Coldplay’s most recent music makes ‘Everyday Life’ more meaningful


Brenna Cohoon

There is not only a contrast in the artwork associated with Coldplay's last two albums, but also in the evolution of their sound.

After a brief hiatus for alternative rock band Coldplay, the British quartet delivered an eclectic array of tracks on Nov. 22, 2019, with the release of its double album “Everyday Life.”

Coldplay celebrated the launch of its new music with a performance aired live from Jordan. The first set of this recorded concert opened in a sedate manner, gradually progressing to a higher energy show that continued in the second set.

The first half of the album is referred to as “Sunrise” and the last eight songs as “Sunset.” The two sets played by the band represent both sides of the record, fully encompassing the essence of an actual sunrise and sunset.

There is a distinct contrast between the overall feel of both parts of the album, perhaps differentiating the group’s more experimental pieces from some music that shares similarities with its past work. “Sunrise” could be interpreted as the dawn of Coldplay’s journey with less traditional genres, while “Sunset” symbolizes a momentary end to the sound for which the band is currently known.

Opening its eighth studio album with an entirely instrumental piece that is ironically called “Sunrise,” Coldplay encapsulates the beauty of a real sunrise through a peacefully hopeful orchestral tune. The rich melody of this song exemplifies simplicity from its lack of lyrics, helping to paint a scenic image of the sun peeking over the horizon.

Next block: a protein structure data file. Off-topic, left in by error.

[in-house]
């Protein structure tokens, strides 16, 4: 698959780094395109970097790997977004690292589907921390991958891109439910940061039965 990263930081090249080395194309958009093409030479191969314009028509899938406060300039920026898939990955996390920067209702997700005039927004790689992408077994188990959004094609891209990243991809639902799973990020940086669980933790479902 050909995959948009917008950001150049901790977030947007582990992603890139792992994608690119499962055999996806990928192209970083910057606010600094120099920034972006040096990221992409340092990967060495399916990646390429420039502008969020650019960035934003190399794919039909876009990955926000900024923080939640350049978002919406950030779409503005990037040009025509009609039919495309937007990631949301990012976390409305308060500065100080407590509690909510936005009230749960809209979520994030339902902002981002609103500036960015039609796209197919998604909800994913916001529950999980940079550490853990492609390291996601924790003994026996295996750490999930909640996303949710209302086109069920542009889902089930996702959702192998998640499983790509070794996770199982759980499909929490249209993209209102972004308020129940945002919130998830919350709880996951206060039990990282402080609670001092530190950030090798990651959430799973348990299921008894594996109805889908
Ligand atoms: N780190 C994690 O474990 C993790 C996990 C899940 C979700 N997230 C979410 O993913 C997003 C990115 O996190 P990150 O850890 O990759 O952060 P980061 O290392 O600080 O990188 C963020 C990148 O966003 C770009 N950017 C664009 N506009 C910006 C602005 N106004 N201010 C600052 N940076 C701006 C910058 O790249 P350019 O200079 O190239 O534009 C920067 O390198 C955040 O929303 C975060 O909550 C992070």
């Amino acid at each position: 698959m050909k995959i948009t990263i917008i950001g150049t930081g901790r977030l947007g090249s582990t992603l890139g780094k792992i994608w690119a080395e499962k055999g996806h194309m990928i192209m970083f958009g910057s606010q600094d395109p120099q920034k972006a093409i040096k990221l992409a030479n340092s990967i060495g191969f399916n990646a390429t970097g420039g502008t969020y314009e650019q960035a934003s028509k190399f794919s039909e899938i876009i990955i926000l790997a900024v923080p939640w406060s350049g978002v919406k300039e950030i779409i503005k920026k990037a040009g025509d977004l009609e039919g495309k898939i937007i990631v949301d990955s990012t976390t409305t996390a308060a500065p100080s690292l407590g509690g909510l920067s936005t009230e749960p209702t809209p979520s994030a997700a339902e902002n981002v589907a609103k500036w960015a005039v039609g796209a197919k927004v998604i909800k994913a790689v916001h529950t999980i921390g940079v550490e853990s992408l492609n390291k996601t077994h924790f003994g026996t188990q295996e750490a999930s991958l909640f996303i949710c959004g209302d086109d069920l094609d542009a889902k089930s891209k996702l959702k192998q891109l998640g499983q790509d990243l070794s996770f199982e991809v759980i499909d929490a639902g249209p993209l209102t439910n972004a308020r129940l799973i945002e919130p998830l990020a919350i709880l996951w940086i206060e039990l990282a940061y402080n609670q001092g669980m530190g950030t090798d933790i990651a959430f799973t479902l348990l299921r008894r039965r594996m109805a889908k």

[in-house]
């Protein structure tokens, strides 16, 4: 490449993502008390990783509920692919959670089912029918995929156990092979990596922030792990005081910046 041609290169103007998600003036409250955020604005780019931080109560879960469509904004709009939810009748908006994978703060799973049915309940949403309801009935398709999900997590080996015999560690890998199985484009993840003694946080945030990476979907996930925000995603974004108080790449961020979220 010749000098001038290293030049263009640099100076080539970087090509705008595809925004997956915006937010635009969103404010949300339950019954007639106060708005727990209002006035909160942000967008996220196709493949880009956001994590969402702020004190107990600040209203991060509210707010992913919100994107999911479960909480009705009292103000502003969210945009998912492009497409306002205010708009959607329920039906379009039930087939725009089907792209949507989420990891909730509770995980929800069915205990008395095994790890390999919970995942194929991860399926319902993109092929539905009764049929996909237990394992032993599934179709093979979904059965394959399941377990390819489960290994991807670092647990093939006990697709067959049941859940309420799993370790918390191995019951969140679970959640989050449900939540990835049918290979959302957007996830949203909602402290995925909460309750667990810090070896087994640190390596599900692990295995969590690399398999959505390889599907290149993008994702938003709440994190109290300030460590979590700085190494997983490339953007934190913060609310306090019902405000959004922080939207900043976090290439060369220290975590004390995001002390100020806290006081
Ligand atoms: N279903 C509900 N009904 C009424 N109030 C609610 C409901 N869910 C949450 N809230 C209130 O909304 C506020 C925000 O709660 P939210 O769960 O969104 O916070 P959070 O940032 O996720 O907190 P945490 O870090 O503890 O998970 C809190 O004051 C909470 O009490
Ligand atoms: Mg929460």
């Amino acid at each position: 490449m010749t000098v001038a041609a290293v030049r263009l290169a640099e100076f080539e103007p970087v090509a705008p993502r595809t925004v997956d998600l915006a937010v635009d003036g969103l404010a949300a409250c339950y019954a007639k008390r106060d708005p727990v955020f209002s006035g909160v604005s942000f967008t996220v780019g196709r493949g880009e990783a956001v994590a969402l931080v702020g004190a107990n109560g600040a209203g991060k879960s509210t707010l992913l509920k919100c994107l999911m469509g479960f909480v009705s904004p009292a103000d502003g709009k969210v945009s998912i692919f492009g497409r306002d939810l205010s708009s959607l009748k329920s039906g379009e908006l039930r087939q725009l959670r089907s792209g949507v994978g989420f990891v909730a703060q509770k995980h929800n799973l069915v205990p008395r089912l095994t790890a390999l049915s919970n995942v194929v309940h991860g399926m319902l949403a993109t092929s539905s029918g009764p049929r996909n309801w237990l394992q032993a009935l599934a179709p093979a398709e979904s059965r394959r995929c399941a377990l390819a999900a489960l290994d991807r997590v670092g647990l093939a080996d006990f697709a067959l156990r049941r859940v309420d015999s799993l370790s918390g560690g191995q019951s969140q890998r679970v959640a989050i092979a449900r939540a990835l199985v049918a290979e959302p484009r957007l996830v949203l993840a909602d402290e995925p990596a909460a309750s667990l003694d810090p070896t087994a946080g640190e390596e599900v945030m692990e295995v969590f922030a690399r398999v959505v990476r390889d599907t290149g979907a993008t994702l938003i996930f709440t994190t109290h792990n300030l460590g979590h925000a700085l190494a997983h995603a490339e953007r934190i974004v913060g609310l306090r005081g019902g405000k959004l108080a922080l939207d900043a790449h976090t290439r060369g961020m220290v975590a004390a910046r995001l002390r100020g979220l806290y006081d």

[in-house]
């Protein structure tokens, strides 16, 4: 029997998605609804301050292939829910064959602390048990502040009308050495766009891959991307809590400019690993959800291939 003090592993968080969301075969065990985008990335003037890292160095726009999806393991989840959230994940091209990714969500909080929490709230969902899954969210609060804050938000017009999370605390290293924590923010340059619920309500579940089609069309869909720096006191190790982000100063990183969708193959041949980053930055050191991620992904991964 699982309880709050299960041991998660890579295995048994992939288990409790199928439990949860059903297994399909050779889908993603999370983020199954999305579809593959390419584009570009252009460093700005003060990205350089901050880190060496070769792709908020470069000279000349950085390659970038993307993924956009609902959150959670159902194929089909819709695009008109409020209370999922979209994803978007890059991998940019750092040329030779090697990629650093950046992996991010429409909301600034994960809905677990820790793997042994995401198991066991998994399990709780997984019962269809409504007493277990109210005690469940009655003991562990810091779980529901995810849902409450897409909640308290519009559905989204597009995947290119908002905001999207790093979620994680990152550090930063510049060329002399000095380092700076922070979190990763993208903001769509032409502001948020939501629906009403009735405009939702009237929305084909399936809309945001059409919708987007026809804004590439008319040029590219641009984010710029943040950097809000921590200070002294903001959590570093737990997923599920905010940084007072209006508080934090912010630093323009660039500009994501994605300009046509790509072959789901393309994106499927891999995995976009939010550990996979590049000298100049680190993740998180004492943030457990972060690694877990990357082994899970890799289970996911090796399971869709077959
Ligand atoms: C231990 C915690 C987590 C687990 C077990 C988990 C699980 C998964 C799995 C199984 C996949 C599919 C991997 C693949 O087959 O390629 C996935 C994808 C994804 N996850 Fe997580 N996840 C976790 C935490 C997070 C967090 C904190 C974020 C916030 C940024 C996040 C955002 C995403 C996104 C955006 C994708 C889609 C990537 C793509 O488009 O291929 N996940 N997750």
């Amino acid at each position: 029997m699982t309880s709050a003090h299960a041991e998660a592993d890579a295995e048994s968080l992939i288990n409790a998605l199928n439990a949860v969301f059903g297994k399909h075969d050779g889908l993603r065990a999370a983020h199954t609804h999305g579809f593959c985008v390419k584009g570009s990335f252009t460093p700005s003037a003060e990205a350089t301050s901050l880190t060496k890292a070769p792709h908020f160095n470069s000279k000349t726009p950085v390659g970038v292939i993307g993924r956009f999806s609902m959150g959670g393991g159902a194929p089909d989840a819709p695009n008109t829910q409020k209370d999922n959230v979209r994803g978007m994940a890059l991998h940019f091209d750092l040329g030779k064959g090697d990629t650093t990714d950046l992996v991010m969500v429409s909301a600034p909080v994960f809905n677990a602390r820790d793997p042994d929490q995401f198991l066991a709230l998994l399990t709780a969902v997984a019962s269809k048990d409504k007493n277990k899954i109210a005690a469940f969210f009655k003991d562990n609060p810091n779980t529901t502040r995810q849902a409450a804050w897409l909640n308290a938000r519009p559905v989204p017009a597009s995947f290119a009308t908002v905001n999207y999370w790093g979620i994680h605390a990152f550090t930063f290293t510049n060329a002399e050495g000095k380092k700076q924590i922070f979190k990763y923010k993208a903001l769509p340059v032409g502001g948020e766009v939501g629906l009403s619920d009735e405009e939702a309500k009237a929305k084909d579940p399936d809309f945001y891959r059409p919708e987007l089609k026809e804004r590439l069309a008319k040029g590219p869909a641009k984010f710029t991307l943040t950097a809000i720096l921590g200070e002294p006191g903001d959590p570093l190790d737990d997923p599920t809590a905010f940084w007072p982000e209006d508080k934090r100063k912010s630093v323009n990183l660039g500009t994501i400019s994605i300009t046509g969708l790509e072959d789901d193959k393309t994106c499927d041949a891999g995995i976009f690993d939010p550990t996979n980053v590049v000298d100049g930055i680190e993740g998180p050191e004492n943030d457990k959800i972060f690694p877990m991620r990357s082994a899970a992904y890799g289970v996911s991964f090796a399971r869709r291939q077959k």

Coldplay’s search for unique style continues in songs such as “Trouble In Town” which features a sample from an incident involving a Philadelphia police officer in 2013. The officer’s tone and strong choice of diction heard here ties into the entire ominous tune of the song.

The accompaniment, a gospel choir with lead singer Chris Martin in “BrokEn,” results in a more uplifting piece. The repetition of the phrase “shine a light on me” asks a greater power for strength in accepting one’s own fate with grace and dignity. A more metaphorical yet similar message can be found in “Church,” a relaxing song that embodies trust in another being.

Although “Arabesque” does remain fairly underground, it is perhaps the most well-known track found on “Sunrise” and a co-lead single. The word “arabesque” is defined by the Oxford Dictionary, as “a passage or composition with fanciful ornamentation of the melody”. This song is the epitome of that definition, combining Western and Middle Eastern styles of music to create an intriguing yet enticing piece.

“Orphans” of “Sunset,” the track released alongside “Arabesque” on the reverse side of the record, has an upbeat tempo similar to that of many songs found on Coldplay’s 2015 album “A Head Full Of Dreams.” It is joined in the second half of the album by the empowering theme of “Champion Of The World.” The positivity in this song encourages the belief in one’s inner strength, a simple message that is still so difficult to actually achieve.

Much of the rest of “Sunset” is filled with calming tunes such as “Everyday Life.” This piece is not only named after the album’s title but also serves as a cohesive conclusion to the 16-song masterpiece. It connects everyone’s suffering in an effort to unify others and inspire all to persist through their struggles.

In all, Coldplay’s long-awaited record has surpassed my initial expectations in providing piece after piece of insightful, political commentary while staying true to themselves to display each member’s musical talents that make every song pleasing to the ears. By branching out into different genres and even being inclusive of other languages, my favorite band has surprised me yet again and given me an extraordinary selection of music.